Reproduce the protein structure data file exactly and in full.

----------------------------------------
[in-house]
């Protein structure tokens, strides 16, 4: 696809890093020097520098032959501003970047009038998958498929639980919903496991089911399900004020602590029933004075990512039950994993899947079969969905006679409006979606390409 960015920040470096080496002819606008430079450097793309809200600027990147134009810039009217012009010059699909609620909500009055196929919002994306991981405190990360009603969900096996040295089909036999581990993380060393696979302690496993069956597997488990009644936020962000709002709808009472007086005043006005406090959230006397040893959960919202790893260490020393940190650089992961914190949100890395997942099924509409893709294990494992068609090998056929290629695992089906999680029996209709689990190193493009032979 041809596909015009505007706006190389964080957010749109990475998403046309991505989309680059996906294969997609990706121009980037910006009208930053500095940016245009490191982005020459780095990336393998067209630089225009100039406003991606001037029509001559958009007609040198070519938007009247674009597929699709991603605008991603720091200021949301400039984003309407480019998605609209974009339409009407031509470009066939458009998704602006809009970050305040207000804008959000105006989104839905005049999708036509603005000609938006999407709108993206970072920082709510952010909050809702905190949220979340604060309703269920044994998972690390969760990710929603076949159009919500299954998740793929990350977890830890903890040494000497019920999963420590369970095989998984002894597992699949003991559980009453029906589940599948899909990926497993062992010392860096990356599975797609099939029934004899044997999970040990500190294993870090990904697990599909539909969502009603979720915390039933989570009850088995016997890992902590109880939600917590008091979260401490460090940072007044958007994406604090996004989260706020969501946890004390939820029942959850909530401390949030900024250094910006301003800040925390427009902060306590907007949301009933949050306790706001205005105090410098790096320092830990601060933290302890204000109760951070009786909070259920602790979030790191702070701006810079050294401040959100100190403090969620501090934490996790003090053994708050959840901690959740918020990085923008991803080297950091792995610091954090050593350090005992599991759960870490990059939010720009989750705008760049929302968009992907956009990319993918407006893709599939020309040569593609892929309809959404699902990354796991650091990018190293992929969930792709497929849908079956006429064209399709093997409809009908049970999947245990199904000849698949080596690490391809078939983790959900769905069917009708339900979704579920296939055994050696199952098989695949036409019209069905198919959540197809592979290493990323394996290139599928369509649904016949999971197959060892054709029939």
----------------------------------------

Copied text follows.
[in-house]
């Protein structure tokens, strides 16, 4: 696809890093020097520098032959501003970047009038998958498929639980919903496991089911399900004020602590029933004075990512039950994993899947079969969905006679409006979606390409 960015920040470096080496002819606008430079450097793309809200600027990147134009810039009217012009010059699909609620909500009055196929919002994306991981405190990360009603969900096996040295089909036999581990993380060393696979302690496993069956597997488990009644936020962000709002709808009472007086005043006005406090959230006397040893959960919202790893260490020393940190650089992961914190949100890395997942099924509409893709294990494992068609090998056929290629695992089906999680029996209709689990190193493009032979 041809596909015009505007706006190389964080957010749109990475998403046309991505989309680059996906294969997609990706121009980037910006009208930053500095940016245009490191982005020459780095990336393998067209630089225009100039406003991606001037029509001559958009007609040198070519938007009247674009597929699709991603605008991603720091200021949301400039984003309407480019998605609209974009339409009407031509470009066939458009998704602006809009970050305040207000804008959000105006989104839905005049999708036509603005000609938006999407709108993206970072920082709510952010909050809702905190949220979340604060309703269920044994998972690390969760990710929603076949159009919500299954998740793929990350977890830890903890040494000497019920999963420590369970095989998984002894597992699949003991559980009453029906589940599948899909990926497993062992010392860096990356599975797609099939029934004899044997999970040990500190294993870090990904697990599909539909969502009603979720915390039933989570009850088995016997890992902590109880939600917590008091979260401490460090940072007044958007994406604090996004989260706020969501946890004390939820029942959850909530401390949030900024250094910006301003800040925390427009902060306590907007949301009933949050306790706001205005105090410098790096320092830990601060933290302890204000109760951070009786909070259920602790979030790191702070701006810079050294401040959100100190403090969620501090934490996790003090053994708050959840901690959740918020990085923008991803080297950091792995610091954090050593350090005992599991759960870490990059939010720009989750705008760049929302968009992907956009990319993918407006893709599939020309040569593609892929309809959404699902990354796991650091990018190293992929969930792709497929849908079956006429064209399709093997409809009908049970999947245990199904000849698949080596690490391809078939983790959900769905069917009708339900979704579920296939055994050696199952098989695949036409019209069905198919959540197809592979290493990323394996290139599928369509649904016949999971197959060892054709029939």